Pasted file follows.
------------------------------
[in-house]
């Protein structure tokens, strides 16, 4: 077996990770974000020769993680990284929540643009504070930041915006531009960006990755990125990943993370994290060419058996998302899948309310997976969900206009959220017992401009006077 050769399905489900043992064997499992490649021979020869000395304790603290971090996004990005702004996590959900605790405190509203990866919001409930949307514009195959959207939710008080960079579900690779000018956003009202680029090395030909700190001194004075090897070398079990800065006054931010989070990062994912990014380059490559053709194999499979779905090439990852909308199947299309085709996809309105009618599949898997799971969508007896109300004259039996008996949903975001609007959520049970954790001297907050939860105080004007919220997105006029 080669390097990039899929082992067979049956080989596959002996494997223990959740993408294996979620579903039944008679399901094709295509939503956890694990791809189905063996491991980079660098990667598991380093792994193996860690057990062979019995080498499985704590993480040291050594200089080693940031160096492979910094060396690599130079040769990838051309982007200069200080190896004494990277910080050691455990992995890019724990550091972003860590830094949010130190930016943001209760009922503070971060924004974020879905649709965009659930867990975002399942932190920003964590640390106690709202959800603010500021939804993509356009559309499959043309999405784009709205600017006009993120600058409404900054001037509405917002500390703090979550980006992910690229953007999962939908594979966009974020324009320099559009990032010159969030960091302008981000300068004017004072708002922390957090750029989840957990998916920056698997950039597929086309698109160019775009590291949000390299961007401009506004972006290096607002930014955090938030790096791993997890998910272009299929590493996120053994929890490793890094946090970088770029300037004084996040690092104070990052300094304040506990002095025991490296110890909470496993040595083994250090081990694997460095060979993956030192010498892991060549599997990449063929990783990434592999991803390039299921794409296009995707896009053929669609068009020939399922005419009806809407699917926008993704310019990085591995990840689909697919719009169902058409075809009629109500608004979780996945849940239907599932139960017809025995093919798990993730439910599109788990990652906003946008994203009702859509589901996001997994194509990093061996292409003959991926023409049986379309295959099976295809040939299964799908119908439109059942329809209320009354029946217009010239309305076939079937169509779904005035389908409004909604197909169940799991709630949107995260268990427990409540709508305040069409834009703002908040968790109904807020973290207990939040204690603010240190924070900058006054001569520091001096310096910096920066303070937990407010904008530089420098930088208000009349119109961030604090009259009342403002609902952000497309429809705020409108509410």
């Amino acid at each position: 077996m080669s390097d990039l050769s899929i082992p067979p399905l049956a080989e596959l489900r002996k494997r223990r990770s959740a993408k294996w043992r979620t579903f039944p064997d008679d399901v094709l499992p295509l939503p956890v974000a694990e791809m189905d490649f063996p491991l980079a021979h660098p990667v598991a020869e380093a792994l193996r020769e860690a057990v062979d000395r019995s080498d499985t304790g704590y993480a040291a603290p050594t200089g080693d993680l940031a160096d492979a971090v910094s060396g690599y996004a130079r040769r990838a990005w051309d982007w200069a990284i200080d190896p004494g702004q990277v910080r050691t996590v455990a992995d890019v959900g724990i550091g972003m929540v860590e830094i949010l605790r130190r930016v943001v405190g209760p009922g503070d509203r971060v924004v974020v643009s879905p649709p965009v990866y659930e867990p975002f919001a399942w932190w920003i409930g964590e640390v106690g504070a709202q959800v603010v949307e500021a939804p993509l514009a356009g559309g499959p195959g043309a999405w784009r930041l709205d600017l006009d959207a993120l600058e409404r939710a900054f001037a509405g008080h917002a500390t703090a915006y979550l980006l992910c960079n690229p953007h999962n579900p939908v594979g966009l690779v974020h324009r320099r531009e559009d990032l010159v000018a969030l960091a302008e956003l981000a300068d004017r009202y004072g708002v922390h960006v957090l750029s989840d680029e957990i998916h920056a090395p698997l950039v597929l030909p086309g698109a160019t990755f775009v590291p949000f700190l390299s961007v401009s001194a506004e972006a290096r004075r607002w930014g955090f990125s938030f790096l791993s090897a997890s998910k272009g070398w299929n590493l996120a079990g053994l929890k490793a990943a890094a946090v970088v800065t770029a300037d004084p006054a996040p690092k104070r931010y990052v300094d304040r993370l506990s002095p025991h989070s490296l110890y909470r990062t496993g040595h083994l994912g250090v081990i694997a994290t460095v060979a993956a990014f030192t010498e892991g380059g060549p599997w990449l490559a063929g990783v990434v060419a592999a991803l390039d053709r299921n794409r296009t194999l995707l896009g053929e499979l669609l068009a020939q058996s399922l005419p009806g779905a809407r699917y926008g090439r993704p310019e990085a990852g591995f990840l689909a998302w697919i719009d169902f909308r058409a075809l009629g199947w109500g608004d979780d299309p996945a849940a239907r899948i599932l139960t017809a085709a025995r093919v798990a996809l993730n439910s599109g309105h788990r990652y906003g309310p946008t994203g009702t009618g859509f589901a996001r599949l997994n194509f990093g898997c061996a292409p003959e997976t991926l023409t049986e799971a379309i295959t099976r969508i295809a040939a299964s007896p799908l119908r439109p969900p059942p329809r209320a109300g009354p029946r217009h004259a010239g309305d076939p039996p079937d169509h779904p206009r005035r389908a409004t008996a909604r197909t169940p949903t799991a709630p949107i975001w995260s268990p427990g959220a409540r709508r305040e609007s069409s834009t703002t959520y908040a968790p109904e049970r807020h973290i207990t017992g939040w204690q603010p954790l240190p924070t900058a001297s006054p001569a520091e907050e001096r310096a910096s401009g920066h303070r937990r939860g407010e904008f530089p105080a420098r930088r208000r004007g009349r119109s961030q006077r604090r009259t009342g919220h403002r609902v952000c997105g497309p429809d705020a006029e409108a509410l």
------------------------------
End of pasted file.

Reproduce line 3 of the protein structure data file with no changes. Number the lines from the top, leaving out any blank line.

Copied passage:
């Amino acid at each position: 077996m080669s390097d990039l050769s899929i082992p067979p399905l049956a080989e596959l489900r002996k494997r223990r990770s959740a993408k294996w043992r979620t579903f039944p064997d008679d399901v094709l499992p295509l939503p956890v974000a694990e791809m189905d490649f063996p491991l980079a021979h660098p990667v598991a020869e380093a792994l193996r020769e860690a057990v062979d000395r019995s080498d499985t304790g704590y993480a040291a603290p050594t200089g080693d993680l940031a160096d492979a971090v910094s060396g690599y996004a130079r040769r990838a990005w051309d982007w200069a990284i200080d190896p004494g702004q990277v910080r050691t996590v455990a992995d890019v959900g724990i550091g972003m929540v860590e830094i949010l605790r130190r930016v943001v405190g209760p009922g503070d509203r971060v924004v974020v643009s879905p649709p965009v990866y659930e867990p975002f919001a399942w932190w920003i409930g964590e640390v106690g504070a709202q959800v603010v949307e500021a939804p993509l514009a356009g559309g499959p195959g043309a999405w784009r930041l709205d600017l006009d959207a993120l600058e409404r939710a900054f001037a509405g008080h917002a500390t703090a915006y979550l980006l992910c960079n690229p953007h999962n579900p939908v594979g966009l690779v974020h324009r320099r531009e559009d990032l010159v000018a969030l960091a302008e956003l981000a300068d004017r009202y004072g708002v922390h960006v957090l750029s989840d680029e957990i998916h920056a090395p698997l950039v597929l030909p086309g698109a160019t990755f775009v590291p949000f700190l390299s961007v401009s001194a506004e972006a290096r004075r607002w930014g955090f990125s938030f790096l791993s090897a997890s998910k272009g070398w299929n590493l996120a079990g053994l929890k490793a990943a890094a946090v970088v800065t770029a300037d004084p006054a996040p690092k104070r931010y990052v300094d304040r993370l506990s002095p025991h989070s490296l110890y909470r990062t496993g040595h083994l994912g250090v081990i694997a994290t460095v060979a993956a990014f030192t010498e892991g380059g060549p599997w990449l490559a063929g990783v990434v060419a592999a991803l390039d053709r299921n794409r296009t194999l995707l896009g053929e499979l669609l068009a020939q058996s399922l005419p009806g779905a809407r699917y926008g090439r993704p310019e990085a990852g591995f990840l689909a998302w697919i719009d169902f909308r058409a075809l009629g199947w109500g608004d979780d299309p996945a849940a239907r899948i599932l139960t017809a085709a025995r093919v798990a996809l993730n439910s599109g309105h788990r990652y906003g309310p946008t994203g009702t009618g859509f589901a996001r599949l997994n194509f990093g898997c061996a292409p003959e997976t991926l023409t049986e799971a379309i295959t099976r969508i295809a040939a299964s007896p799908l119908r439109p969900p059942p329809r209320a109300g009354p029946r217009h004259a010239g309305d076939p039996p079937d169509h779904p206009r005035r389908a409004t008996a909604r197909t169940p949903t799991a709630p949107i975001w995260s268990p427990g959220a409540r709508r305040e609007s069409s834009t703002t959520y908040a968790p109904e049970r807020h973290i207990t017992g939040w204690q603010p954790l240190p924070t900058a001297s006054p001569a520091e907050e001096r310096a910096s401009g920066h303070r937990r939860g407010e904008f530089p105080a420098r930088r208000r004007g009349r119109s961030q006077r604090r009259t009342g919220h403002r609902v952000c997105g497309p429809d705020a006029e409108a509410l």